CenturyLink Drives a Nail Into Osmines Coffin
BARCELONA -- Mobile World Congress 2014 -- Ericsson scored something of a service provider IT (SPIT) coup here Monday, announcing that CenturyLink Inc. (NYSE: CTL) will deploy its new Service Agility OSS suite to upgrade the carrier's back office and enhance its ability to deliver important business services.
But it's a bittersweet victory for the Swedish giant as it severs some of the operator's ties with Osmine, a legacy Telcordia (now owned by Ericsson AB (Nasdaq: ERIC)) process that, while not the imposition it once was, is still an obstacle in the modern telecoms world.
And it could herald the beginning of the end for one of the most despised processes in North American telecoms.
Ericsson unveiled Service Agility in the lead up to MWC, making the rather fanciful claim that it was a complete OSS, BSS and service delivery (API) system in a box, ready to use with little required in the way of customization. The SPIT package comprises technology from a number of different tracks within Ericsson's Support Solutions business unit, including capabilities brought on board with the acquisition of Telcordia and ConceptWave. (See Ericsson Buys More OSS Smarts.)
But the claim looked more solid today when CenturyLink stepped up us as an early user, saying that the various capabilities included in the software package will help it clean up its complex back office -- now a sea of different systems following a number of major acquisitions in recent years -- and make its service creation and delivery processes much more efficient. The third-largest US operator had foreshadowed this move in its joint presentation with Ericsson at the TM Forum's Digital Disruption event last October. (See CenturyLink, Ericsson Leverage Legacy for Agile IT.)
The speaker at that event, CenturyLink VP of network strategy and development James Feger, was in the audience for Ericsson CEO Hans Vestberg's early morning press and analyst presentation here in Barcelona Monday. When Vestberg invited him to comment, Feger noted that Ericsson's software was enabling him to develop an OSS stack of IT modules that was helping to unite his IT and network teams.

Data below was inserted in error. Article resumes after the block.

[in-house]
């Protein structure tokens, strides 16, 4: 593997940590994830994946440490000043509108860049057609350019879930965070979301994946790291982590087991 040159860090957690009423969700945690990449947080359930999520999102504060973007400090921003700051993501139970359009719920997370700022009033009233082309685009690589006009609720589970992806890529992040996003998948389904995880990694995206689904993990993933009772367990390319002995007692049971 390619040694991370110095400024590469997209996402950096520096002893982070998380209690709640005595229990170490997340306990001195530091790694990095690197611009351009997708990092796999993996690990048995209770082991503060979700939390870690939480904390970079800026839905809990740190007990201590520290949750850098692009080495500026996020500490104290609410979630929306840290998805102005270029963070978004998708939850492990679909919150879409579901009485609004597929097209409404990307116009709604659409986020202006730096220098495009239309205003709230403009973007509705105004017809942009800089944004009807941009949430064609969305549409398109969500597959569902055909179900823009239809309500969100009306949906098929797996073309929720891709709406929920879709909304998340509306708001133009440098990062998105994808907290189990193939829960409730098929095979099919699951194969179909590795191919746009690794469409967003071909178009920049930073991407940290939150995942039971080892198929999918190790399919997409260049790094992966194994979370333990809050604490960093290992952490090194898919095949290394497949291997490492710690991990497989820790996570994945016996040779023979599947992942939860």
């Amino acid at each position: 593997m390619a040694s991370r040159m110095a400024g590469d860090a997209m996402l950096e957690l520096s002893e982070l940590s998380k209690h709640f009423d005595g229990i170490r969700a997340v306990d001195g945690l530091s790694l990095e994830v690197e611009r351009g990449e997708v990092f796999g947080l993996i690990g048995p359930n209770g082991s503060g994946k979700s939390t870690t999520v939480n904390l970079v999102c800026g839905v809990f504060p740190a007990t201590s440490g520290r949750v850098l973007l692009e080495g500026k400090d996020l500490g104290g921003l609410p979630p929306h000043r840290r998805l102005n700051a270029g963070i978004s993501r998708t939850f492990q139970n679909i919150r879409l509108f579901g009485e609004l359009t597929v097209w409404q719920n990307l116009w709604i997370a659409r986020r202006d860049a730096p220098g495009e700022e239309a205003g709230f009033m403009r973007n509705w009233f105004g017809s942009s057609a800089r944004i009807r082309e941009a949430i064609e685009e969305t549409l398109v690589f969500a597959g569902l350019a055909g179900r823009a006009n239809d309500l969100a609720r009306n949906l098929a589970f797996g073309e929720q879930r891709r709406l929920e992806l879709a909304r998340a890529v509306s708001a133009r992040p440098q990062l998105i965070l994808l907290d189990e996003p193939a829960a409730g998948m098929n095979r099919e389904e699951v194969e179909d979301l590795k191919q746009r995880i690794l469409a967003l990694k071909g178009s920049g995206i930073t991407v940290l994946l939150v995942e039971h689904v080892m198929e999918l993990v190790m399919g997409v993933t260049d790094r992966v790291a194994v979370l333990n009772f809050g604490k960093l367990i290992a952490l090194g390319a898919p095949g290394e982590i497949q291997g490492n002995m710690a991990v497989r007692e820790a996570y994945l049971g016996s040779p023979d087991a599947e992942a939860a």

Once the presentations were over, Feger and his colleague Matt Beal, the soon-to-depart CTO/EVP of product development and corporate strategy at CenturyLink, provided a little bit more backstory in a brief sidelines chat. (See Vodafone Steals CenturyLink's CTO .)
Feger noted that CenturyLink had been working for some time with Ericsson to deliver the capabilities included in Service Agility, which the operator will use to develop and launch a range of enterprise services, such as Global Ethernet, Internet, Virtual Private Network, and Optical Wavelength, when the software goes live towards the end of this year. "We essentially helped Ericsson to develop [Service Agility] and now they are productizing it," noted Feger.
Beal, meanwhile, provided a bit more historical and contractual detail into the mix, noting that CenturyLink was in effect kicking out Osmine, a (much-despised monopoly) process of network element compatibility testing against legacy Telcordia network management platforms that still persist in former RBOC network properties in the US.
"We're helping to get rid of Osmine," noted Beal with a smile.
Osmine is a long-standing process that saw network equipment vendors forced to participate in a slow and costly accreditation process to show that their products could work with the legacy Telcordia software that underpins AT&T, CenturyLink, and Verizon. Indeed, Infinera was required to go through the Osmine process only last year. (See Infinera DTN-X Completes Osmine.)
In its heyday, the process generated significant revenues for Telcordia (believed to be hundreds of millions of dollars per year, including the resulting service contracts that the operators needed to sign up for), but it's a great deal smaller now as the US carriers rely far less on the legacy OSS platforms.
The introduction of the Service Agility stack of software tools will enable CenturyLink to offer a range of enterprise services based on network platforms managed by modules in that new stack, without having to involve the legacy management systems that are the catalyst for Osmine. That means if CenturyLink deploys a new packet/optical platform to enable wavelength services, the supplier will not have to go through Osmine, which costs time and money.
Despite its gradual wain during the past 10 years, anti-Osmine sentiment is still strong within the industry, so news of CenturyLink's breakaway looks certain to raise more than a few wry smiles in the US market and amongst the fixed and core infrastructure vendor community.
And while its impact on Ericsson's balance sheet is likely to be minimal -- if anything the new engagement with CenturyLink should provide an opportunity for follow-on sales, rather than provide concerns about any lost revenues -- the major impact should be one of positive sentiment for a nail in the coffin of Osmine.
Ray Le Maistre, Editor-in-Chief, Light Reading